A “service provider” under the CCPA is any for-profit entity that processes California residents’ personal information on behalf of a business that discloses that personal information to the service provider for a “business purpose”. In order to be considered a service provider, the entity must receive the personal information pursuant to a written contract that prohibits that entity from retaining, using, or disclosing the personal information for any purpose other than for the specific purpose of performing the services specified in the contract.


 7. How does New Relic comply with the CCPA? 

For our customers, New Relic primarily acts as a “service provider” under the CCPA. Even though it is not necessary to transmit personal information to New Relic in order to use our Services, you can and should feel comfortable sending data to us. 

New Relic offers a CCPA Service Provider Addendum that supplements New Relic Terms of Service. In addition, New Relic commits to maintaining security practices appropriate to the nature of our customers’ Personal Information and to protecting the Personal Information from and against a Security Incident in line with the New Relic Security Policy.

In order that our customers may meet their obligations as a business towards their own customers and/or end users, New Relic also commits to providing assistance in responding to verified consumer requests to exercise the consumer rights granted by the CCPA.


 8. What is a Service Provider Addendum and do I need to sign New Relic’s CCPA SPA?

A Service Provider Addendum (“SPA”) is a written contract (as set out above) entered into by a business and a service provider as those terms are defined under the CCPA. In order for a business to transfer personal information to a service provider and that transfer not amount to a “sale” of the personal information, the CCPA requires that businesses and service providers enter into written contracts or SPAs in order to share personal information.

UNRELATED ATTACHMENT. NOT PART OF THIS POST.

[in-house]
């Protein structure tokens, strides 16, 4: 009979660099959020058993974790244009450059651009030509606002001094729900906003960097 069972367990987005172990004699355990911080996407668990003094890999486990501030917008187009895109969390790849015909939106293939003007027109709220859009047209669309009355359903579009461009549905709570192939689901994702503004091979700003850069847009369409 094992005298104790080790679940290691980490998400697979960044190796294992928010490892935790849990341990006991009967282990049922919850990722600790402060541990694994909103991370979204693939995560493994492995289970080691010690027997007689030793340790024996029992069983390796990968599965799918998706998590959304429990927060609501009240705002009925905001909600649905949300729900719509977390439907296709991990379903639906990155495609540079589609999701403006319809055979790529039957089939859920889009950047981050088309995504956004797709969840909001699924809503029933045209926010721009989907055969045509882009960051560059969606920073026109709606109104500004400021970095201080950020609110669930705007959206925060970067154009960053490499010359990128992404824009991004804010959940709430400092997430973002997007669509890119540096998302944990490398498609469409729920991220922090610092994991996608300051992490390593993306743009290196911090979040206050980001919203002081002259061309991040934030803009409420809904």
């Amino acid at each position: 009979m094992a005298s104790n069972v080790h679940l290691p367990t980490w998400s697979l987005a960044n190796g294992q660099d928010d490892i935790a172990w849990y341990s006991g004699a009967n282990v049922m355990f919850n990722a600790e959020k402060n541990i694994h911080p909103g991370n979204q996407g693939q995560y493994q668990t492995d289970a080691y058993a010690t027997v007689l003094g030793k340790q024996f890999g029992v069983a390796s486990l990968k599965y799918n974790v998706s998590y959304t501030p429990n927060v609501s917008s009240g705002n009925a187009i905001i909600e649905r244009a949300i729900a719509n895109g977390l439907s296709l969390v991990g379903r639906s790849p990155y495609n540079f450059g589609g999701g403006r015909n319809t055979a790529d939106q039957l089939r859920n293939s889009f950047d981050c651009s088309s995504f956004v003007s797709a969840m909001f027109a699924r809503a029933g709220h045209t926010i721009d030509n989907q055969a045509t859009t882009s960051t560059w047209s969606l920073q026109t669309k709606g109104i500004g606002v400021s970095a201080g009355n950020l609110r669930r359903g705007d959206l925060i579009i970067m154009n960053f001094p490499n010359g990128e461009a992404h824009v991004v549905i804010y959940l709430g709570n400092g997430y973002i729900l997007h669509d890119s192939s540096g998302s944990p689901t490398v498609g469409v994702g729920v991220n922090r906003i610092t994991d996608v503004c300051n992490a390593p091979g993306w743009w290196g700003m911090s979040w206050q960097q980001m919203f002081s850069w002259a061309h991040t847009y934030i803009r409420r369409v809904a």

New Relic’s Service Provider Addendum incorporates the obligations and restrictions set forth by the CCPA and the CPRA so that the transfer of customers’ personal information to New Relic cannot be deemed to be a “sale” under the CCPA. 

If your company is subject to the CCPA and you are transmitting personal information to the New Relic services for processing, then New Relic is acting as your service provider and you should sign New Relic’s CCPA SPA and then follow the instructions set out at Section 6.


9. What about the main agreement between the parties?

The New Relic CCPA SPA is an addendum to the main agreement between New Relic and our customer and forms part of that agreement. Customers who previously entered into an agreement without signing an SPA, can sign our current SPA at any time.


10. How can I execute the New Relic CCPA SPA?

This Addendum has been pre-signed on behalf of New Relic. To complete this Addendum, Customers should complete the information in the signature box and sign on page 3 and then send the signed document by email to


11. I would like to ask some questions that are not answered in this guide

For any additional information you require, you may contact your Account Executive who will be happy to assist you.


The information contained in this document does not provide legal advice. We recommend that you consult with your own legal counsel in order to obtain advice specific to your own unique situation and how you intend to use the New Relic services- remember an SPA is only necessary if you intend to send personal information for processing.